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Old 04-04-2014, 06:46 PM
 
Location: Mt. Airy
5,311 posts, read 5,334,259 times
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Quote:
Originally Posted by AtkinsonDan View Post
In a population of 314 million, 35 thousand is not statistically significant. It amounts to one hundredth of one percent. I don't look at the potential for death when evaluating any type of transportation. Death is inevitable so it is not worth worrying about it. Jerry Seinfeld once said that more people fear public speaking than death.

Now let's look at your stolen wallet example. Your treating a stolen wallet an inconvenience and psychological issue. You fail to link that with a very common side effect and that is identity theft. Identity theft is a massive pain the ass for people to recover from. I have known people who went through it and they spent months fixing their accounts and cleaning up their credit.
I guess it's statistically insignificant if you're not a victim. Recovering from identity theft is hard, but not as hard as recovering from death. Btw - I never said it was just inconvenient, and inconvenience has nothing on psychological trauma.

In any event, I don't disagree that people aren't swayed from driving due to the threat of death. Funny though that some will argue that they don't like transit because of smelly, aggressive people; kind of trivial in comparison, don't you think?
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Old 04-04-2014, 06:48 PM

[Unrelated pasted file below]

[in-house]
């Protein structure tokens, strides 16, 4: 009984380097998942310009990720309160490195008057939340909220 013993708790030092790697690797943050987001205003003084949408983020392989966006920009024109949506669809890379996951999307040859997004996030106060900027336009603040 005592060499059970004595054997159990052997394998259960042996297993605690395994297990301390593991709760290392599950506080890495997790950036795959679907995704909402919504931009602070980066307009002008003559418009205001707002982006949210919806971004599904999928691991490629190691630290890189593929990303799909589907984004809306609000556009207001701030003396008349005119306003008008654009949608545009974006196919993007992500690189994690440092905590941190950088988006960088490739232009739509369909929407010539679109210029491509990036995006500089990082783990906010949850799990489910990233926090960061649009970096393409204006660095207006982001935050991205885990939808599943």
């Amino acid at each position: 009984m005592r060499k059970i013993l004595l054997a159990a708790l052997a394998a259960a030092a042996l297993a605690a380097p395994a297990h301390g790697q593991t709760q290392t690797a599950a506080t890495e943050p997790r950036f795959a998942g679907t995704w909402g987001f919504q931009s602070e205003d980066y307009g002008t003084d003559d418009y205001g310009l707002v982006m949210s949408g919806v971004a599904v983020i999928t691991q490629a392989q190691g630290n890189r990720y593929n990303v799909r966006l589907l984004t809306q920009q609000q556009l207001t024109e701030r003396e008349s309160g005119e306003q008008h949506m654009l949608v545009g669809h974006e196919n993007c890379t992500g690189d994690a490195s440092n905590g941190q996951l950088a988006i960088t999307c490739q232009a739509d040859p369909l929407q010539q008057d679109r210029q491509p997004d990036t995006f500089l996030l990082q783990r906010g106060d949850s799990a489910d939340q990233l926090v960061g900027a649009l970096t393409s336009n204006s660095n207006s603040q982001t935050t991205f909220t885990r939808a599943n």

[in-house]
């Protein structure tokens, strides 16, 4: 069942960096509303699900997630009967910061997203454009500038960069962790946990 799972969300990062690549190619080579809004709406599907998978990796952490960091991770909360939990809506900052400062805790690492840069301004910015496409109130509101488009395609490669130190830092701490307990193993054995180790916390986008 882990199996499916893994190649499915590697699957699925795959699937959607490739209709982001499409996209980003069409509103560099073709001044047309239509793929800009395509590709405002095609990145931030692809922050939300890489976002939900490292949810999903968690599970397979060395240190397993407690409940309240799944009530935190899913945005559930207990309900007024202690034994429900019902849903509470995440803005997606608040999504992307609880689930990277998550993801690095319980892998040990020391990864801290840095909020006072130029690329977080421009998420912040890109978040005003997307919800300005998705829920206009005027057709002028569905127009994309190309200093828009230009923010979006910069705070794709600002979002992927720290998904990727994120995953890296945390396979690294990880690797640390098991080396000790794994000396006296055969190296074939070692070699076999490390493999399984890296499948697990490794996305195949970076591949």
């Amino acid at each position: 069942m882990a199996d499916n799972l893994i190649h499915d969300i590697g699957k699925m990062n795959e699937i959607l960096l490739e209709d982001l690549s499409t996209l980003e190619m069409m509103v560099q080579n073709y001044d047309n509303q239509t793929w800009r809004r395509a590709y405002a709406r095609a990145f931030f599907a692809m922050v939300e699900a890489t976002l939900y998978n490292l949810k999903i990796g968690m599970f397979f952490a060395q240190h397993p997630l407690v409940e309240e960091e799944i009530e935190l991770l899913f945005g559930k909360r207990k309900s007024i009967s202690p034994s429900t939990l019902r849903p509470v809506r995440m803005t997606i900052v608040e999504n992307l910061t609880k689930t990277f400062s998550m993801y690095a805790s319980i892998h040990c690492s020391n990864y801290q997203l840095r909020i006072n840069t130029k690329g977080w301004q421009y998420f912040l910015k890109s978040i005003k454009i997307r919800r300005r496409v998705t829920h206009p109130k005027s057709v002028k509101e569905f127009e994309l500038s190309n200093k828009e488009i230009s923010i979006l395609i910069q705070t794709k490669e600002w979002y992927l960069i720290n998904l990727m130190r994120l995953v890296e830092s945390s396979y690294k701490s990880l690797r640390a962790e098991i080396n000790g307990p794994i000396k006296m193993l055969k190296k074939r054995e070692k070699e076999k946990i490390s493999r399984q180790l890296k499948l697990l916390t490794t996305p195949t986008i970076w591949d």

1,198 posts, read 962,295 times
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I'm willing to pay extra money and pollute the earth in order to avoid undesirables/thread
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Old 04-04-2014, 06:58 PM
 
2,941 posts, read 3,860,722 times
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Quote:
Originally Posted by AJNEOA View Post
Maybe. I'm looking at houses later this year and while I would buy a house with a parking spot (or garage) if it was perfect, I'd rather not do so. Only because I don't want to pay extra money for something that I won't use in a city where space is at a premium.

On the other hand, just because one has a garage doesn't mean they don't like walking or transit. And just because I don't have a garage, doesn't mean I don't like to drive in certain situations.
LOL, where I live people can park on the street and sometimes even use their garages for storage. I personally don't due to hating having to sweep snow off my can and the abandoned vehicle ordinance around here can be strict. Lack of parking might promote transit use or drive people who need to drive away.
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Old 04-04-2014, 07:28 PM
 
4,069 posts, read 3,099,766 times
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Quote:
Originally Posted by AJNEOA View Post
I guess it's statistically insignificant if you're not a victim.
Stats are stats, you brought them into the discussion in post #628 and I displayed them in a different light. Whether or not I am a victim is irrelevant.

Quote:
Originally Posted by AJNEOA View Post
Recovering from identity theft is hard, but not as hard as recovering from death.
Recovering from death...that's silly hyperbole.

Quote:
Originally Posted by AJNEOA View Post
In any event, I don't disagree that people aren't swayed from driving due to the threat of death. Funny though that some will argue that they don't like transit because of smelly, aggressive people; kind of trivial in comparison, don't you think?
Some people aren't fixated on death. I'll gladly accept the risks of the road to avoid stuffed buildings, packed trains and general overcrowding. I place quality of life above quantity of years.
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Old 04-04-2014, 07:47 PM